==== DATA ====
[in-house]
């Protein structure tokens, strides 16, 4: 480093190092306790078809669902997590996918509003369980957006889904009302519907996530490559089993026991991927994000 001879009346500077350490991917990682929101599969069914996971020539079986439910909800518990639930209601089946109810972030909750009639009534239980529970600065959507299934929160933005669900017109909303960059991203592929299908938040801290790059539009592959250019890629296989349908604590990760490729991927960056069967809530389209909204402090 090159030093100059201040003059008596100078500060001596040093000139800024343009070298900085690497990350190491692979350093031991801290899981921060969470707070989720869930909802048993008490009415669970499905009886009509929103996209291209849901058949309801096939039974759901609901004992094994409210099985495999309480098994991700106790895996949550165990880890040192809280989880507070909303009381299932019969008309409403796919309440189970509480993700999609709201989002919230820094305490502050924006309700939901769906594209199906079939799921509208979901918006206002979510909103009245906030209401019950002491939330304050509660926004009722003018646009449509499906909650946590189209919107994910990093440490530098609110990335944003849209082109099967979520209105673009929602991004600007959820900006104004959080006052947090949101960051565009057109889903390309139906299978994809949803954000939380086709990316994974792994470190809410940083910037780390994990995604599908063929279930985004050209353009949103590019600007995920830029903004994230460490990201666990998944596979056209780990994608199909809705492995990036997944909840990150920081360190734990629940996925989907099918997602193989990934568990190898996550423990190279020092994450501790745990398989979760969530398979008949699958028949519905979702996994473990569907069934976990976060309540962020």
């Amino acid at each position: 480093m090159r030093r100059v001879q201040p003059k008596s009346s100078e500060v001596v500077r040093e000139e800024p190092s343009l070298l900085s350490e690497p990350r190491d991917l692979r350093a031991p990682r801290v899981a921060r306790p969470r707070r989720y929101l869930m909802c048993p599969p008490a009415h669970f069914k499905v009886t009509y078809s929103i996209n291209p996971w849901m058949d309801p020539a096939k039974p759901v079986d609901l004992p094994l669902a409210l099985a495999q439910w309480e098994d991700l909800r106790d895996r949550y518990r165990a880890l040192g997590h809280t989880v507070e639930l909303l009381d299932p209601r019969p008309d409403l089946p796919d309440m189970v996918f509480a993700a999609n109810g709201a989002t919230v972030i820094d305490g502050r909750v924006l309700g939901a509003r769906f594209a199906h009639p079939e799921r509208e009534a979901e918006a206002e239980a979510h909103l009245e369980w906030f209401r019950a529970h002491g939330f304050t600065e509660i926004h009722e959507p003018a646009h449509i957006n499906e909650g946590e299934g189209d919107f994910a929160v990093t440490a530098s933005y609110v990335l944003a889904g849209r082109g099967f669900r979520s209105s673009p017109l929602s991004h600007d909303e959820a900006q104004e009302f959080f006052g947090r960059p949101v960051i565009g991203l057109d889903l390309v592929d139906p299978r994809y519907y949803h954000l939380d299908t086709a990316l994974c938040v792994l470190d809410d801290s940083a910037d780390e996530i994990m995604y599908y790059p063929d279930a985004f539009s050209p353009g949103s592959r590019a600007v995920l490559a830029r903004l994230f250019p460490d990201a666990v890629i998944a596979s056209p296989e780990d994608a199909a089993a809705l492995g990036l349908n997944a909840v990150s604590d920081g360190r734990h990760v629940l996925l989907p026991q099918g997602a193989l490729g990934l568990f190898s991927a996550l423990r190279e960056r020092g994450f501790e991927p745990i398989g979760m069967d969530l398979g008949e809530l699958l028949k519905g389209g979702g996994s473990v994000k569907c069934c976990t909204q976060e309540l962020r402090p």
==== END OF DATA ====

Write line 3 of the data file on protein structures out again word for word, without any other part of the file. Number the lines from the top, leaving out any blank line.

């Amino acid at each position: 480093m090159r030093r100059v001879q201040p003059k008596s009346s100078e500060v001596v500077r040093e000139e800024p190092s343009l070298l900085s350490e690497p990350r190491d991917l692979r350093a031991p990682r801290v899981a921060r306790p969470r707070r989720y929101l869930m909802c048993p599969p008490a009415h669970f069914k499905v009886t009509y078809s929103i996209n291209p996971w849901m058949d309801p020539a096939k039974p759901v079986d609901l004992p094994l669902a409210l099985a495999q439910w309480e098994d991700l909800r106790d895996r949550y518990r165990a880890l040192g997590h809280t989880v507070e639930l909303l009381d299932p209601r019969p008309d409403l089946p796919d309440m189970v996918f509480a993700a999609n109810g709201a989002t919230v972030i820094d305490g502050r909750v924006l309700g939901a509003r769906f594209a199906h009639p079939e799921r509208e009534a979901e918006a206002e239980a979510h909103l009245e369980w906030f209401r019950a529970h002491g939330f304050t600065e509660i926004h009722e959507p003018a646009h449509i957006n499906e909650g946590e299934g189209d919107f994910a929160v990093t440490a530098s933005y609110v990335l944003a889904g849209r082109g099967f669900r979520s209105s673009p017109l929602s991004h600007d909303e959820a900006q104004e009302f959080f006052g947090r960059p949101v960051i565009g991203l057109d889903l390309v592929d139906p299978r994809y519907y949803h954000l939380d299908t086709a990316l994974c938040v792994l470190d809410d801290s940083a910037d780390e996530i994990m995604y599908y790059p063929d279930a985004f539009s050209p353009g949103s592959r590019a600007v995920l490559a830029r903004l994230f250019p460490d990201a666990v890629i998944a596979s056209p296989e780990d994608a199909a089993a809705l492995g990036l349908n997944a909840v990150s604590d920081g360190r734990h990760v629940l996925l989907p026991q099918g997602a193989l490729g990934l568990f190898s991927a996550l423990r190279e960056r020092g994450f501790e991927p745990i398989g979760m069967d969530l398979g008949e809530l699958l028949k519905g389209g979702g996994s473990v994000k569907c069934c976990t909204q976060e309540l962020r402090p």